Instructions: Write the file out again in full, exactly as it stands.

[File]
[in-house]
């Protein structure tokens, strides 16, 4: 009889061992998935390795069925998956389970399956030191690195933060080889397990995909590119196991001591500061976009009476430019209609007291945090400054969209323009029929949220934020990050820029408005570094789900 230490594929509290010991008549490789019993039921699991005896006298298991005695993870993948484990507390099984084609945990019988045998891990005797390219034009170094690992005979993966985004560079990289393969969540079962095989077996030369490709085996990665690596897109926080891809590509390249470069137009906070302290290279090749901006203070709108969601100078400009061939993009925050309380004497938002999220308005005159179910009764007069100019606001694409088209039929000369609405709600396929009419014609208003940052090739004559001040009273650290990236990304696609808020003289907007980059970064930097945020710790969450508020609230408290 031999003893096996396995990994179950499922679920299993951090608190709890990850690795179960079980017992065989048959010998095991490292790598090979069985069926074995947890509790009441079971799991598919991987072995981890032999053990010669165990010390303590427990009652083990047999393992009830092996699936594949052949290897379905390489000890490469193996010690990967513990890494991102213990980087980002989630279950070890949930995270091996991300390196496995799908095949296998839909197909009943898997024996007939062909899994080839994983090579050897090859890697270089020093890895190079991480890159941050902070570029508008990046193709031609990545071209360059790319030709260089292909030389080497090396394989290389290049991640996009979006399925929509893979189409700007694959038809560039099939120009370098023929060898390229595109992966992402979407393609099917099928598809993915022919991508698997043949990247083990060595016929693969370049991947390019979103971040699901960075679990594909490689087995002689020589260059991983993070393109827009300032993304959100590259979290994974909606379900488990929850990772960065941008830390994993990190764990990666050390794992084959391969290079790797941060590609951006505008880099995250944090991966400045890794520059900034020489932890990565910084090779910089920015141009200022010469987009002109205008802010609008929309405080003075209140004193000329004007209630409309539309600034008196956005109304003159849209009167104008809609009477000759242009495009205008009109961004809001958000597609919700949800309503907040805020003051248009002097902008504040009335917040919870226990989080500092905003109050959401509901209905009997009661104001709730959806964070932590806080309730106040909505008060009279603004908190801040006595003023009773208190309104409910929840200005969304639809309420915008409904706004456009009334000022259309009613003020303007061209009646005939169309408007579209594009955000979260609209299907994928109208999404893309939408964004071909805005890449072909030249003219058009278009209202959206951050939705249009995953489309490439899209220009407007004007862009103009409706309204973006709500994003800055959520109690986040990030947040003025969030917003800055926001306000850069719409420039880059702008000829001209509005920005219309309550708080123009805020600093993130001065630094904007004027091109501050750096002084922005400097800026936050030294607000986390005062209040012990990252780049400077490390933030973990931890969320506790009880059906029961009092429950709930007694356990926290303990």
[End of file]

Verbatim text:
[in-house]
């Protein structure tokens, strides 16, 4: 009889061992998935390795069925998956389970399956030191690195933060080889397990995909590119196991001591500061976009009476430019209609007291945090400054969209323009029929949220934020990050820029408005570094789900 230490594929509290010991008549490789019993039921699991005896006298298991005695993870993948484990507390099984084609945990019988045998891990005797390219034009170094690992005979993966985004560079990289393969969540079962095989077996030369490709085996990665690596897109926080891809590509390249470069137009906070302290290279090749901006203070709108969601100078400009061939993009925050309380004497938002999220308005005159179910009764007069100019606001694409088209039929000369609405709600396929009419014609208003940052090739004559001040009273650290990236990304696609808020003289907007980059970064930097945020710790969450508020609230408290 031999003893096996396995990994179950499922679920299993951090608190709890990850690795179960079980017992065989048959010998095991490292790598090979069985069926074995947890509790009441079971799991598919991987072995981890032999053990010669165990010390303590427990009652083990047999393992009830092996699936594949052949290897379905390489000890490469193996010690990967513990890494991102213990980087980002989630279950070890949930995270091996991300390196496995799908095949296998839909197909009943898997024996007939062909899994080839994983090579050897090859890697270089020093890895190079991480890159941050902070570029508008990046193709031609990545071209360059790319030709260089292909030389080497090396394989290389290049991640996009979006399925929509893979189409700007694959038809560039099939120009370098023929060898390229595109992966992402979407393609099917099928598809993915022919991508698997043949990247083990060595016929693969370049991947390019979103971040699901960075679990594909490689087995002689020589260059991983993070393109827009300032993304959100590259979290994974909606379900488990929850990772960065941008830390994993990190764990990666050390794992084959391969290079790797941060590609951006505008880099995250944090991966400045890794520059900034020489932890990565910084090779910089920015141009200022010469987009002109205008802010609008929309405080003075209140004193000329004007209630409309539309600034008196956005109304003159849209009167104008809609009477000759242009495009205008009109961004809001958000597609919700949800309503907040805020003051248009002097902008504040009335917040919870226990989080500092905003109050959401509901209905009997009661104001709730959806964070932590806080309730106040909505008060009279603004908190801040006595003023009773208190309104409910929840200005969304639809309420915008409904706004456009009334000022259309009613003020303007061209009646005939169309408007579209594009955000979260609209299907994928109208999404893309939408964004071909805005890449072909030249003219058009278009209202959206951050939705249009995953489309490439899209220009407007004007862009103009409706309204973006709500994003800055959520109690986040990030947040003025969030917003800055926001306000850069719409420039880059702008000829001209509005920005219309309550708080123009805020600093993130001065630094904007004027091109501050750096002084922005400097800026936050030294607000986390005062209040012990990252780049400077490390933030973990931890969320506790009880059906029961009092429950709930007694356990926290303990």